The canal’s planners established during the construction. During heavy flooding, the spongy marsh morphs into a buffer, trapping excess floodwater.
During the dry season, walkers stroll the raised boardwalks over the spongy, flower bedazzled wetland.
We’re on the home stretch! The Ara Waterway bends northeast.
If you’re cruising the south side, near the end of Duri Eco Park, notice a fork in the road.
The left fork continues along the waterway and under a bridge. The right path hops up the embankment onto the same bridge.
If you continue left along the water, you’ll leave the Ara Bicycle Path and slip onto the Gulpo Stream (굴포천). A few minutes down the path your wheels will churn gritty paths amidst tractors and farmland.
Descending back to water level, peep the Sculpture Park (아라뱃길뱃길조각공원) carved in the sliver between the bike path and embankment.
Ara Gimpo Passenger Terminal
The Ara Gimpo Terminal (김포터미널) signals the end of the Ara Waterway. The terminal takes up both sides of the canal. It includes:
- Ara Gimpo Passenger Terminal (아라김포여객터미널) — north side
- Ara Marina (김포마리나) — north side
- A shipping container terminal (김포터미널) — south side
If you took the southern bike path, you’ll run smack into fields of shipping containers and warehouses.
Like the Ara Waterway’s opening stage, the bike path weaves along sidewalks in an industrial outpost.
Follow the blue signs to the main industrial road. The bike path follows the left (northern) sidewalk. At the top of the road, the bike path wraps around a turn. Then, it breaks off onto a bicycle-only path.
Want to avoid the industrial bit? Don’t want to miss the Ara Waterway’s 7th View? It’s not too late to cross north.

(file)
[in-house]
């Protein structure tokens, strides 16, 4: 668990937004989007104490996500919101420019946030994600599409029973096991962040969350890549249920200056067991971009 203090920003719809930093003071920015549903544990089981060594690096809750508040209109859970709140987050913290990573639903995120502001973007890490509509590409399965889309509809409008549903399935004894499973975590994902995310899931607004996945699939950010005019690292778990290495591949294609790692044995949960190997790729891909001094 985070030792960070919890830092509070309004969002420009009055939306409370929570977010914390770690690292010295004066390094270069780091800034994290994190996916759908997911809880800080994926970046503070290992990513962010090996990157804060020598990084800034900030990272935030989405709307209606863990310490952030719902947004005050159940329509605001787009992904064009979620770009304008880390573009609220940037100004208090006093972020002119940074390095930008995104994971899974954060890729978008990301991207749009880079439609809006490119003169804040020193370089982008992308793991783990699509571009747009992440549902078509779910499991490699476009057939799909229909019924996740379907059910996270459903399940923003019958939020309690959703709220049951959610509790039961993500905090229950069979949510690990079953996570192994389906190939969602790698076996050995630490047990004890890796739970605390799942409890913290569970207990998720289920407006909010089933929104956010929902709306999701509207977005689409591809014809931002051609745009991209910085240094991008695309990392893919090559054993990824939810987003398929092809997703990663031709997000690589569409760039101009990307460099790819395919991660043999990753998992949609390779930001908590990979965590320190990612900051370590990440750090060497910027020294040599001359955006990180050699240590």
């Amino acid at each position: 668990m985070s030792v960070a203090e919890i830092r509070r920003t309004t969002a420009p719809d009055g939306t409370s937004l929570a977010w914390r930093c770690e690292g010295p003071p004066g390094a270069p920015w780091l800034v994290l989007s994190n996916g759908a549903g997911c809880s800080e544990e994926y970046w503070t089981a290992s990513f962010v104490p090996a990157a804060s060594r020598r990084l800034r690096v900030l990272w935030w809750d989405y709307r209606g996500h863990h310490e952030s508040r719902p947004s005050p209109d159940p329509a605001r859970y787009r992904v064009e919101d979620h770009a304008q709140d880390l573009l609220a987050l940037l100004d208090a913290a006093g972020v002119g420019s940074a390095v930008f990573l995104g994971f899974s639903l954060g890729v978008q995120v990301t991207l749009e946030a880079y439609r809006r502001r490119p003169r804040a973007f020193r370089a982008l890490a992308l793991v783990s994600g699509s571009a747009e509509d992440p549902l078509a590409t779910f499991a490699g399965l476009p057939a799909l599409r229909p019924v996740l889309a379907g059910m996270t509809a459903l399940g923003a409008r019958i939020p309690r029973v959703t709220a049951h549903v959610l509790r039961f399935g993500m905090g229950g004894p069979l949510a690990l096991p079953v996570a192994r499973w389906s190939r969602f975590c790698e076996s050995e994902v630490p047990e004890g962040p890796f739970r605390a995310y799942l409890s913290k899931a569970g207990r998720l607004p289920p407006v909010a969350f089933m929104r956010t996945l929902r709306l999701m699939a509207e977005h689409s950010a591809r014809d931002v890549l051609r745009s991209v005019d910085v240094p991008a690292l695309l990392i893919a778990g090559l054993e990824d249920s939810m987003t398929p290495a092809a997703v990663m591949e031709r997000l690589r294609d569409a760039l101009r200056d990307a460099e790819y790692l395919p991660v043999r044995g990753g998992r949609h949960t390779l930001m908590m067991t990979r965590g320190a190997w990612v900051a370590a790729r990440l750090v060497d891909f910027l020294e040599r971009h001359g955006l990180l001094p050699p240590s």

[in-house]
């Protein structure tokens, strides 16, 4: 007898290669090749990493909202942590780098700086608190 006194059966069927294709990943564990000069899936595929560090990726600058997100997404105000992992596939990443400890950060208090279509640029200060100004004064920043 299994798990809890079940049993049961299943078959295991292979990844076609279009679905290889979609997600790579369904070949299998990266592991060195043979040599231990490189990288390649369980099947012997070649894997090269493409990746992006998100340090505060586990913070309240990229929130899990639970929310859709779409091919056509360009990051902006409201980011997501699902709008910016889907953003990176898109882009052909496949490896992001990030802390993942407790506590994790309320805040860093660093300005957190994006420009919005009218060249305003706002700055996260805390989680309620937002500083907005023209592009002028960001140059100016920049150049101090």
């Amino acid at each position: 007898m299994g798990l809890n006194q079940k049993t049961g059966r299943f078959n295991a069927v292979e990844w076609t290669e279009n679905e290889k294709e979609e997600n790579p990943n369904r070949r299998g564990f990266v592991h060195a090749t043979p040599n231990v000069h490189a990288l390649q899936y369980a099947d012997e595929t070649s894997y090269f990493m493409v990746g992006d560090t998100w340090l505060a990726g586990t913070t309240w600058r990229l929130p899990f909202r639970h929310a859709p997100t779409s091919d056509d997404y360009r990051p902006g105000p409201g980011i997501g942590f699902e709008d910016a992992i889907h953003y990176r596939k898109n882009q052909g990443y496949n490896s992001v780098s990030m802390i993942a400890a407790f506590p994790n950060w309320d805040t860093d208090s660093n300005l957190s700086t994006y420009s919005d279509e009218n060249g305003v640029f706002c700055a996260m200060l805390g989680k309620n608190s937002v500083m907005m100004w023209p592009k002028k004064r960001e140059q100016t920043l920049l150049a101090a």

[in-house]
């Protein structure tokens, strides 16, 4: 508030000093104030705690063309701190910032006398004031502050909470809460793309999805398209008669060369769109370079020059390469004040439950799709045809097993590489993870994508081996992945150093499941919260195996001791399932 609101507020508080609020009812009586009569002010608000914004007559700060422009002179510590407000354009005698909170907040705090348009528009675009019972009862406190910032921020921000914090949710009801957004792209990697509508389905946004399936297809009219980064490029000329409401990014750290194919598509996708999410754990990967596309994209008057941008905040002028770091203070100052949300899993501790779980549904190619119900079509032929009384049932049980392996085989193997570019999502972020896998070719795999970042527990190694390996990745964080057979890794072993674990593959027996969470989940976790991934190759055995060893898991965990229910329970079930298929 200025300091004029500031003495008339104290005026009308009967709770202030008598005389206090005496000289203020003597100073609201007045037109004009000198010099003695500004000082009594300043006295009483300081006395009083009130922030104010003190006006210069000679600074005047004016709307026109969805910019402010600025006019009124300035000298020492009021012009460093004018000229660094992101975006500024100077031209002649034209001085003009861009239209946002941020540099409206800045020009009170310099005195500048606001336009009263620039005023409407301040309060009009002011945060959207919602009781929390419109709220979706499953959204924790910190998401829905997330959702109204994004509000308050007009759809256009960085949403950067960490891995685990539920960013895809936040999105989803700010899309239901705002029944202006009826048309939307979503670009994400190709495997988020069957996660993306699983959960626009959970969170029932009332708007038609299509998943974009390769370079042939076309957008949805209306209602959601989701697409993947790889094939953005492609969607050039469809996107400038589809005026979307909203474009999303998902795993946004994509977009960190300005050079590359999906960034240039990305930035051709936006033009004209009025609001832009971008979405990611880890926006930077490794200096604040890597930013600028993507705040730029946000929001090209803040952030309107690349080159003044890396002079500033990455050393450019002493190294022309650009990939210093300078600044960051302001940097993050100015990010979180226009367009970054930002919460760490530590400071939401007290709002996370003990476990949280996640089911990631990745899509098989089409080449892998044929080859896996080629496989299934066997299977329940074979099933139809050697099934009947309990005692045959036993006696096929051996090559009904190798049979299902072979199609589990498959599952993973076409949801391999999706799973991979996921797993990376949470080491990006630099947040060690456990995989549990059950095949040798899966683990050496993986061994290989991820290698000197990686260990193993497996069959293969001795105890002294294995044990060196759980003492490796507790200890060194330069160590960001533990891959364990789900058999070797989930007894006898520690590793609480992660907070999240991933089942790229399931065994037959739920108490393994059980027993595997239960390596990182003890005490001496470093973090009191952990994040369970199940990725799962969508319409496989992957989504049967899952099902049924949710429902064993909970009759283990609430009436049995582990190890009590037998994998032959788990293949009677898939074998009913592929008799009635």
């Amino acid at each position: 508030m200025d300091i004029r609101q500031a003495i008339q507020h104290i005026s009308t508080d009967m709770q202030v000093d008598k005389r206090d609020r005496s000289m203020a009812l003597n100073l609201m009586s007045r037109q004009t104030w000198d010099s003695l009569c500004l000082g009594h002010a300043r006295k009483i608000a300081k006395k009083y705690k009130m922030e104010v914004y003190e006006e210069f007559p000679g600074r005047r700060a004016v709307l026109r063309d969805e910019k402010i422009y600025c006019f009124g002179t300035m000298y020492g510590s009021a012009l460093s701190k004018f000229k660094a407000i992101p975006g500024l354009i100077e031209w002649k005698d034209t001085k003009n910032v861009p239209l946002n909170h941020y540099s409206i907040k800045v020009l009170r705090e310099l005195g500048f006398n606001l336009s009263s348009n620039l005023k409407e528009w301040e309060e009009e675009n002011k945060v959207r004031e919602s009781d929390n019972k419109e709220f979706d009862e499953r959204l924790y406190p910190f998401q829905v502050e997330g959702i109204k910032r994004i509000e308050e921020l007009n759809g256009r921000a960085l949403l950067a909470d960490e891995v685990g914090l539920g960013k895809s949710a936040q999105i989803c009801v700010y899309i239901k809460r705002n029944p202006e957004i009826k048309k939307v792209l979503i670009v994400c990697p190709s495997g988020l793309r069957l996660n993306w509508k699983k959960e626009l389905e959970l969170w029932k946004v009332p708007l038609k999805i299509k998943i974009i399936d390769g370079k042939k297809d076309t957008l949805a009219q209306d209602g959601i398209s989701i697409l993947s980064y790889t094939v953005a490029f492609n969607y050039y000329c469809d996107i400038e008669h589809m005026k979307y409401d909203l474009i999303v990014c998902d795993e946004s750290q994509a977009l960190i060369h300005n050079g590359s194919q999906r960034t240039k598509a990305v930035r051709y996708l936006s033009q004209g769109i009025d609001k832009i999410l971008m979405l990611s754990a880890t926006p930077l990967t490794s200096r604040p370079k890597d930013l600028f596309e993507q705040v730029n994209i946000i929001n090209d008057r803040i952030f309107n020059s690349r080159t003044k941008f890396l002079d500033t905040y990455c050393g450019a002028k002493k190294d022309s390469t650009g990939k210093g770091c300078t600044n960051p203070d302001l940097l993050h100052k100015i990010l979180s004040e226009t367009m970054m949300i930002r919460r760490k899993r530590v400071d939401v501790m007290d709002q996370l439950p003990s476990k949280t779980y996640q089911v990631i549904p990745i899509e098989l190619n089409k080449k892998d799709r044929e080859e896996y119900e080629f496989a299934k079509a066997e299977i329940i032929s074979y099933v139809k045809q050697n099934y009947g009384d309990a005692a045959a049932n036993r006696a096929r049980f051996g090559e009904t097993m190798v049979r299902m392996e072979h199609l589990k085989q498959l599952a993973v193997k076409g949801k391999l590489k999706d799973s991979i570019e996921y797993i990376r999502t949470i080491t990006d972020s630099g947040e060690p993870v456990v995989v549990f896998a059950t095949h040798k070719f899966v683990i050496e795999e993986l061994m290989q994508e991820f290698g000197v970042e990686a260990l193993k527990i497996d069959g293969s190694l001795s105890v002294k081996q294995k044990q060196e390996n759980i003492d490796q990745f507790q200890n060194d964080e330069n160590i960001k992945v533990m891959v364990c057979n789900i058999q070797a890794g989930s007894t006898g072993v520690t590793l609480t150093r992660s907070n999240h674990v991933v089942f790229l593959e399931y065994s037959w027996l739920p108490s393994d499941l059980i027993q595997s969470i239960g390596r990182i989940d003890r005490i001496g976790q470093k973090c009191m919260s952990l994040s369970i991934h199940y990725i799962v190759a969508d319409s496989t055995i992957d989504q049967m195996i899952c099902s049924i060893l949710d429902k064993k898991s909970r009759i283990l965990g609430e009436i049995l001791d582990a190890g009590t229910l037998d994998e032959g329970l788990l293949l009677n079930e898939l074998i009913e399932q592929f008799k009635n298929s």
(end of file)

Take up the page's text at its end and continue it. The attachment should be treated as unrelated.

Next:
If you stick to the north path past Suhyangwon (수향원), don’t worry about forks in the path or industrial bits. You have a (relative) straight shot to Ara Waterway’s 7th View, The Ara Gimpo Passenger Terminal (아라 김포여객터미널).
The Hyundai Cruise employs a sixty-six meter long, four deck tall ship to whisk passengers down the Ara Waterway to the Sicheon Riverside (시천가람터). For a few won more, grab lunch or dinner or watch a live show. Night cruises offer a fireworks show.
If you have time to sightsee, bike down the water’s edge behind near the passenger terminal. You’ll come upon the Ara Marina (김포마리나). Everything from sailboats to speed boats to paddle boarders bob around its docks.
After landing on the south side of the canal, cruise down the sidewalk path until you spot the 170-degree turn onto a bicycle-only path.
A gaggle of blue signs mark the turn. This is also where the north and south Ara Waterway bike paths converge.
Ara Hangang Lock
Follow the bicycle path as it curls around and under Jeonho Bridge (전호교). Once past, you crossed the veil into Seoul’s city limits.
Ara Hangang Control Tower & Lock
Follow the bike path up the embankment, towards the Ara Hangang Lock (아라한강갑문) control tower. It stands above the Ara Hangang Lock.
Like the Ara West Sea Lock, this tower either lifts or lowers ships to the Ara Waterway and Han River’s water levels.
Unlike the western lock, there is only one gate. It accommodates mostly cruise ships. Container ships unload their cargo back at the Gimpo terminal and loop back out to the Yellow Sea.
Below you, the canal gulps. The Haengju Bridge (행주대교) spans the waters in the distance. On the riverbank below hangs the Han River Park Gangeo (한강공강서원), one of a series of twelve parks that line the Han River in Seoul.
Stop! Before you conclude your Ara Waterway Bicycle Path journey, glance to your right.
The Ara Hangang Lock Certification Center (아라한강갑문인증센터) sits atop the embankment, tucked into the corner of the rest area.
Pull out your bike passport. Turn to page 13. Step inside the red booth and claim your stamp.
Finished? Took all your pics? Hydrated? Refueled? Climb aboard your bike and roll down the other side of the embankment.